Gwen Stefani Talks "Harajuku Girls" Controversy, But She's Missed the Whole Point of Cultural Appropriation

LOS ANGELES, CA - MAY 01: Singer Gwen Stefani speaks onstage during the 2014 iHeartRadio Music Awards held at The Shrine Auditorium on May 1, 2014 in Los Angeles, California. iHeartRadio Music Awards are being broadcast live on NBC. (Photo by Kevin Winter/Getty Images for Clear Channel)
Source: Kevin Winter/Getty Images Entertainment/Getty Images

Gwen Stefani is more or less a changeling. She's a judge on The Voice now, which generally seems to be working for her, and still somehow maintains the legendary grrl rocker status she had when she was with No Doubt. Then there was that whole solo career which was b-a-n-a-n-a-s, but still, ultimately worked out okay for her. She's been an icon for a long time, and she's been making music even longer, so it's almost easy to forgive her past slip-ups if you're a big fan. But here's a reminder: your faves are problematic. In an interview with Time, Stefani was asked about the controversy that came of "Harajuku Girls," when she was justly called out for her appropriation. Her response was a total disappointment. 

"For me, everything that I did with the Harajuku Girls was just a pure compliment and being a fan. You can’t be a fan of somebody else? Or another culture? Of course you can. Of course you can celebrate other cultures." Oh, you poor unfortunate soul. Sure, "Harakuju Girls" was one hell of a misstep, but Stefani was sort of the grandmother of appropriation. Unfortunately, most of her offenses were pre-Twitter, so they slipped under the radar. Look, I love "Spiderwebs" as much as the next girl, but even when I was younger I was very suspicious about the fact that she wore a bindi. Her name cropped up again when Selena Gomez did a rendition of "Come and Get It" in disrespectful Bollywood garb at the MTV Movie Awards in 2013.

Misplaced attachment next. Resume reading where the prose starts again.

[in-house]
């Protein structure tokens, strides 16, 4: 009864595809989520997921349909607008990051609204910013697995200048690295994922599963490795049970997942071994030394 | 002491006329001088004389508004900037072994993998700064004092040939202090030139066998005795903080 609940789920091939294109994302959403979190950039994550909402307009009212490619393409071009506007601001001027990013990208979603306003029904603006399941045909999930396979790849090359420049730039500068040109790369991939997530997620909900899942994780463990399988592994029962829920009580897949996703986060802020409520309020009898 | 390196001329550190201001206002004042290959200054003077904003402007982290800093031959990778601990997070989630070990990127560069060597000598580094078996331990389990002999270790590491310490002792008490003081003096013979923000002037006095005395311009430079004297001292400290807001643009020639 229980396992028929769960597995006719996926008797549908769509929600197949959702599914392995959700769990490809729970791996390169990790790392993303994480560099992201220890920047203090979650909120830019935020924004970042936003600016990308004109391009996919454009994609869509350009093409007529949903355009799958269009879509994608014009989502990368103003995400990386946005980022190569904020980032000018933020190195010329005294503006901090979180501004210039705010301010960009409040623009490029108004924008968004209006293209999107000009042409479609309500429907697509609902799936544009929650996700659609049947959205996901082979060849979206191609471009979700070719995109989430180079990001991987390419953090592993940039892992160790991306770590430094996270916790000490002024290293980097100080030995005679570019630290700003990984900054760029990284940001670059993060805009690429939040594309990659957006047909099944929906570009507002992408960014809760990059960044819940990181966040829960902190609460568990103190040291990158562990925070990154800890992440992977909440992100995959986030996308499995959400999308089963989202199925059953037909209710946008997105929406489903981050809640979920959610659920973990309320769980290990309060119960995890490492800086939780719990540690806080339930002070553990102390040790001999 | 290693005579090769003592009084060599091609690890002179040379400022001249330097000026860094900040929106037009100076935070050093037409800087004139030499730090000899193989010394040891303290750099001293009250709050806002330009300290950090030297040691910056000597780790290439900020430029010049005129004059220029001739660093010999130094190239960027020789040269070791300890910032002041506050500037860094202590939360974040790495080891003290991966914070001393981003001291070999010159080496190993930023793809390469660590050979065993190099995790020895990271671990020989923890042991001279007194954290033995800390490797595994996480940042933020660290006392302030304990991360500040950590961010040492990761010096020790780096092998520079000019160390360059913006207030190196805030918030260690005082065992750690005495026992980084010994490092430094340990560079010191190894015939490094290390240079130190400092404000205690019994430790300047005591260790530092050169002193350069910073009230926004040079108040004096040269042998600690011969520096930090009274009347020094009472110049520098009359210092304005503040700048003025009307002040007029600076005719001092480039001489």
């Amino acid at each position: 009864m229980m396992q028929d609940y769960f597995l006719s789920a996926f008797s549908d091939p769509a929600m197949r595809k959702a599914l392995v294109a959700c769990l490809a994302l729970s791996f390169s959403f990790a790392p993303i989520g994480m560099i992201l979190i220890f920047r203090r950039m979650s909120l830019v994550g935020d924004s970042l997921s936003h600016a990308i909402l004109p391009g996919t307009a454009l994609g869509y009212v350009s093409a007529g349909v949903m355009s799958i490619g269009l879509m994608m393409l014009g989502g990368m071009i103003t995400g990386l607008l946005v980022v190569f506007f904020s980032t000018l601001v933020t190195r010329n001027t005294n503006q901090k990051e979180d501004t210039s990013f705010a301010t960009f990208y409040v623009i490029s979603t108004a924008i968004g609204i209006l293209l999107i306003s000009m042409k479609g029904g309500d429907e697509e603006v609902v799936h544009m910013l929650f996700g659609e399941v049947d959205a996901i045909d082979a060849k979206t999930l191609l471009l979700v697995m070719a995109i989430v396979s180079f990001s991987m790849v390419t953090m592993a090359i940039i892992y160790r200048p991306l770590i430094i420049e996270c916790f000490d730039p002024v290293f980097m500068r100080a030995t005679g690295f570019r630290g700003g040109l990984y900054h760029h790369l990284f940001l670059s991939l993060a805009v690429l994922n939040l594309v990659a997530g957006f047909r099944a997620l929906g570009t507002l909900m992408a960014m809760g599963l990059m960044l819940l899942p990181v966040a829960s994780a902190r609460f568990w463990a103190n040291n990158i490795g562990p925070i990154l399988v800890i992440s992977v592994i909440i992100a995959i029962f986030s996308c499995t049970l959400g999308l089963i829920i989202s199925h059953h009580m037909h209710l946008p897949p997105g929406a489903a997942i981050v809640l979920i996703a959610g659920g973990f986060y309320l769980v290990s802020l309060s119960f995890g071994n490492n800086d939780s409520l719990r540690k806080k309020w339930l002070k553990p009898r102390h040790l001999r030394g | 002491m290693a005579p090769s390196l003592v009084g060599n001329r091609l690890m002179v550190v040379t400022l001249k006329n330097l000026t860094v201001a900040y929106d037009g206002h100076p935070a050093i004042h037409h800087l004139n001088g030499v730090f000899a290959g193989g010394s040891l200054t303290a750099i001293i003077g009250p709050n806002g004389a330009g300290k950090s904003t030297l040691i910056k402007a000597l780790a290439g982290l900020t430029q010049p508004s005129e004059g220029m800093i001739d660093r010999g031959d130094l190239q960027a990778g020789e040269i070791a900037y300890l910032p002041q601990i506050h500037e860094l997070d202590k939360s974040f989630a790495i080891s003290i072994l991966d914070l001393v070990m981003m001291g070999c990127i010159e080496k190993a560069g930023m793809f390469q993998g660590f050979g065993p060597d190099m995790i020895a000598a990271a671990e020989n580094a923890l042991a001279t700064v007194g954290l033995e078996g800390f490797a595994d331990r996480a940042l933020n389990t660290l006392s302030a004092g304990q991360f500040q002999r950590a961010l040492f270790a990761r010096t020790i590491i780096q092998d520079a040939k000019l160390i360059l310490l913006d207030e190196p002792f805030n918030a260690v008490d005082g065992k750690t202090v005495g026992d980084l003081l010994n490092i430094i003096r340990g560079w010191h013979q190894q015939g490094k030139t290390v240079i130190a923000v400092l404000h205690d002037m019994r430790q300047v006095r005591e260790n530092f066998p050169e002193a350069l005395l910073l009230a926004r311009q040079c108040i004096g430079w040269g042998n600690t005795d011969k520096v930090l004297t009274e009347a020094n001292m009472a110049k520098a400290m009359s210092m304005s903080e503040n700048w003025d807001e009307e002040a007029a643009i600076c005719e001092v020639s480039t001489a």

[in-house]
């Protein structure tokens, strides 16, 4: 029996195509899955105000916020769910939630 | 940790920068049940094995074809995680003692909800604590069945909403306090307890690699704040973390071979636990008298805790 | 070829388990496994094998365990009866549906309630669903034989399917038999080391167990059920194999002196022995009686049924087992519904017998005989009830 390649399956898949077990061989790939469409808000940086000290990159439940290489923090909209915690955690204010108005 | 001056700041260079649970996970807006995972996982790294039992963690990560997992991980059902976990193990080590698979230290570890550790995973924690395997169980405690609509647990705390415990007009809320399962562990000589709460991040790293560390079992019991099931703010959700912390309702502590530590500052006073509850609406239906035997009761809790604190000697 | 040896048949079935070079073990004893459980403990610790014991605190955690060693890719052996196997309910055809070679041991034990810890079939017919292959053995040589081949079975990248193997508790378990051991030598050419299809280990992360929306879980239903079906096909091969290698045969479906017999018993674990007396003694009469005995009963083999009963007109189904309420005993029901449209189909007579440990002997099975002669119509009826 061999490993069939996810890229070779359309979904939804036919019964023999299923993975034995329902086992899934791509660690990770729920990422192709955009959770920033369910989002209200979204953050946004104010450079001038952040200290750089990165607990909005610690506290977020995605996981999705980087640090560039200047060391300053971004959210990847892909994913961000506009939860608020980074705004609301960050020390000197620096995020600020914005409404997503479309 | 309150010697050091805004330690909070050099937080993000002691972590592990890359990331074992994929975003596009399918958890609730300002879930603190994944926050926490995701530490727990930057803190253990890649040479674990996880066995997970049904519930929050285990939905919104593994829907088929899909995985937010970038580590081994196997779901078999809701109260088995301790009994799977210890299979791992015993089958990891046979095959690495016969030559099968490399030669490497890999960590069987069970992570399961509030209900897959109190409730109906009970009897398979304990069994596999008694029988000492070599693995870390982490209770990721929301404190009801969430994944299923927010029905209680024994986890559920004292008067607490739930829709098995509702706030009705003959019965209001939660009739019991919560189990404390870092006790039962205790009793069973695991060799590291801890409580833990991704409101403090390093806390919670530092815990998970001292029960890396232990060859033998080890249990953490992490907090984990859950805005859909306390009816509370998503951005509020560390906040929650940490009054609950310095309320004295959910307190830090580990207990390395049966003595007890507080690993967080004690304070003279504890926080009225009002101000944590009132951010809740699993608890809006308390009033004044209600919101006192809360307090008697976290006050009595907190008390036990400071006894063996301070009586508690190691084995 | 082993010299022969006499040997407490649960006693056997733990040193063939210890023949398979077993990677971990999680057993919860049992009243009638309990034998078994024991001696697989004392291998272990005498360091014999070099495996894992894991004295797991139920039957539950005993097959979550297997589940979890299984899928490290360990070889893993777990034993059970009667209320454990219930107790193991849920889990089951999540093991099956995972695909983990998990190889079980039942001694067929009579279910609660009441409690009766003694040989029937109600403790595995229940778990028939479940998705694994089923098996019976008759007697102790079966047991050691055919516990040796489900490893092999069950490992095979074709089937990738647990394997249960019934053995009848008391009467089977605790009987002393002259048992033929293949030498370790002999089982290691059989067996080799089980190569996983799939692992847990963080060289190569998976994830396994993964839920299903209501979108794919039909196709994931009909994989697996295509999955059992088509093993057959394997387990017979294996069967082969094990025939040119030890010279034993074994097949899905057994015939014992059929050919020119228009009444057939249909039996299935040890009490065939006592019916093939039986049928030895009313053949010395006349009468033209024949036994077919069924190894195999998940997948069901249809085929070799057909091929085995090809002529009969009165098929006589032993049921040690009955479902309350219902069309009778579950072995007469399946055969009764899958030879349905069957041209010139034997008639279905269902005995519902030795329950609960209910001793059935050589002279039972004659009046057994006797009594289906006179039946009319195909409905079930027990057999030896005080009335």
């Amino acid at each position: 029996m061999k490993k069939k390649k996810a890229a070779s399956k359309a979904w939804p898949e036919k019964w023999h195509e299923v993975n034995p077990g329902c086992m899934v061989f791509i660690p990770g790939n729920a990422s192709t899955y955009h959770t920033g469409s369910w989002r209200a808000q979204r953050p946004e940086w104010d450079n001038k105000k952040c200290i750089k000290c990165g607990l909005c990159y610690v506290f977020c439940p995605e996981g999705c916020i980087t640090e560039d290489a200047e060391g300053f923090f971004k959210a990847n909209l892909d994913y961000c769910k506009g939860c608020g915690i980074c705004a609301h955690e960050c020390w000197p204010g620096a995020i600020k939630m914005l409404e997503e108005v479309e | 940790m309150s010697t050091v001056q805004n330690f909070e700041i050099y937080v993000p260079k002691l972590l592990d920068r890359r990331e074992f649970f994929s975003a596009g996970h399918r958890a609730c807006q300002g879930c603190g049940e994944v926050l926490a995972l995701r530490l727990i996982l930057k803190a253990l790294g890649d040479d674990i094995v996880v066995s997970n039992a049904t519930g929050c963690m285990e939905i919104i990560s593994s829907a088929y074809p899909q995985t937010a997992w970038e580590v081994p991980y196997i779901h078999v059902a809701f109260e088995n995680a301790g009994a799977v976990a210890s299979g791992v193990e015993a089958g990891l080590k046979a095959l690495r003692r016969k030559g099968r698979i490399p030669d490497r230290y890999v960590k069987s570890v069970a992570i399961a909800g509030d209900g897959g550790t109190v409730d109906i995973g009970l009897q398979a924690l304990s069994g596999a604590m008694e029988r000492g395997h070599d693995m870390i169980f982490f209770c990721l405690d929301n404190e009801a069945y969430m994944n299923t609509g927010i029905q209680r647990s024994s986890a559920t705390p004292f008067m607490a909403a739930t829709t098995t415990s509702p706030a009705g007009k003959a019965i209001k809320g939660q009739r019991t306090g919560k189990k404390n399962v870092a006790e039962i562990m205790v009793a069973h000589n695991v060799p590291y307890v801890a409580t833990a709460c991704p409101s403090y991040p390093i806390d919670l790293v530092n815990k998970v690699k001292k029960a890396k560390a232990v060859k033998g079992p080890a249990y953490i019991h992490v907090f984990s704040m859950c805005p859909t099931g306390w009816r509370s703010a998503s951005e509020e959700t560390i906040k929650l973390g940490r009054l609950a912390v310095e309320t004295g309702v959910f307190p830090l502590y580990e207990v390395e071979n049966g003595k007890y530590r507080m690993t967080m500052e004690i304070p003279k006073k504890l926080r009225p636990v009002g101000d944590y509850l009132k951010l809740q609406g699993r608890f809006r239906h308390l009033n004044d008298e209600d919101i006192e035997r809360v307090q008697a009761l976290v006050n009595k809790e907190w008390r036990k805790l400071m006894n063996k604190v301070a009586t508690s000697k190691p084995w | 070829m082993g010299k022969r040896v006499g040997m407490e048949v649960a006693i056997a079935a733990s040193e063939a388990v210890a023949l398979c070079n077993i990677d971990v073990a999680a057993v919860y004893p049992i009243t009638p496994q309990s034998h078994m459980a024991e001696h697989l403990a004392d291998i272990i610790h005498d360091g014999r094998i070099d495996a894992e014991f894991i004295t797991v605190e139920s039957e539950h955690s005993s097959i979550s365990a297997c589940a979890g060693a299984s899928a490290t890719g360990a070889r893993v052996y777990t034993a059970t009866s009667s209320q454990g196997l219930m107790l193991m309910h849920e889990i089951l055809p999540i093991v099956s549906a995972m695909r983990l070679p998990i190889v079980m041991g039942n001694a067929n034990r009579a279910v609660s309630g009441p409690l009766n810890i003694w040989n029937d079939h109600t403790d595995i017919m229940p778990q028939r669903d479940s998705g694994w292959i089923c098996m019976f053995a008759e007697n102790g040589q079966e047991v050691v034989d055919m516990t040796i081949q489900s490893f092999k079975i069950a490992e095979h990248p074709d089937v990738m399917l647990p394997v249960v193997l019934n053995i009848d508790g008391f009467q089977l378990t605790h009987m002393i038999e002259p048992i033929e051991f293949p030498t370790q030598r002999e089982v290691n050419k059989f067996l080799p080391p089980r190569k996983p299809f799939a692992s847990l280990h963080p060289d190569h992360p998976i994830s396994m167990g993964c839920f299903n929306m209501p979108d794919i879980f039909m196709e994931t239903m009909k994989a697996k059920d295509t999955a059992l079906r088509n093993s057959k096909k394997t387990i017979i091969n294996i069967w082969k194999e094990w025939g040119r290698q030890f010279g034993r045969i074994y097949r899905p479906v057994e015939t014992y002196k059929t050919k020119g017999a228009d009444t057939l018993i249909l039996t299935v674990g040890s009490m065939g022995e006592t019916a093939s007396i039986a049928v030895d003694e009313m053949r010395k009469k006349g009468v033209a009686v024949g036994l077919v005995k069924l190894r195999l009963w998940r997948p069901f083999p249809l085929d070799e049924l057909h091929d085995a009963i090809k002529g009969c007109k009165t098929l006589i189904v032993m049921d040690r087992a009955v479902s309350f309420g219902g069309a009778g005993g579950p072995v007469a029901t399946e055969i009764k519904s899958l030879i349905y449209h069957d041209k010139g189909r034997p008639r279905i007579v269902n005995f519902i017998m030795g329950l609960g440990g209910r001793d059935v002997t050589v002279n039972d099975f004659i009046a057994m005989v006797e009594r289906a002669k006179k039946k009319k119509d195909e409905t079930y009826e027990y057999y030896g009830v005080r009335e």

Stefani went on to say in Time

[Celebrating other cultures is] what Japanese culture and American culture have done. It’s like I say in the song: it’s a ping-pong match. We do something American, they take it and they flip it and make it so Japanese and so cool. And we take it back and go, “Whoa, that’s so cool!” That’s so beautiful. It’s a beautiful thing in the world, how our cultures come together. I don’t feel like I did anything but share that love. You can look at it from a negative point of view if you want to, but get off my cloud. Because, seriously, that was all meant out of love.

Ah yes, it seems like Stefani is quite familiar with the cry of the Well-Intentioned Appropriator: "I was just appreciating you! I just love how beautiful your culture is!" The problem with this defense (well, one of them) is that even though it purports to be appreciative and reverent, it silences the very real damage done to the critics of her appropriation. Although we pay close attention to the likes of the Selenas and the Mileys and every iteration of Katy Perry and their abuses of other cultures, it's a mystery as to why Stefani's goes unnoticed most of the time, or mentioned and then swept under the rug. 

She further embarrassed herself saying: "They were dancers that were cast, but they became real. One girl was a Japanese girl that grew up in L.A., and she got to hang around with three different Japanese girls that were from different places in Japan and had different backgrounds." Oh, they became real, huh? It's like she's not even listening to the words that are coming out of her mouth.

So what do you do when your long-time faves are problematic? Can it just be ignored, or does that make us complicit in the problem? I am trying to work through that question myself, especially in cases like Stefani's. Her long career has personal, nostalgic ties for me makes it more difficult for me to totally reject them. But don't I sort of have a responsibility to?

Images; Getty (2).

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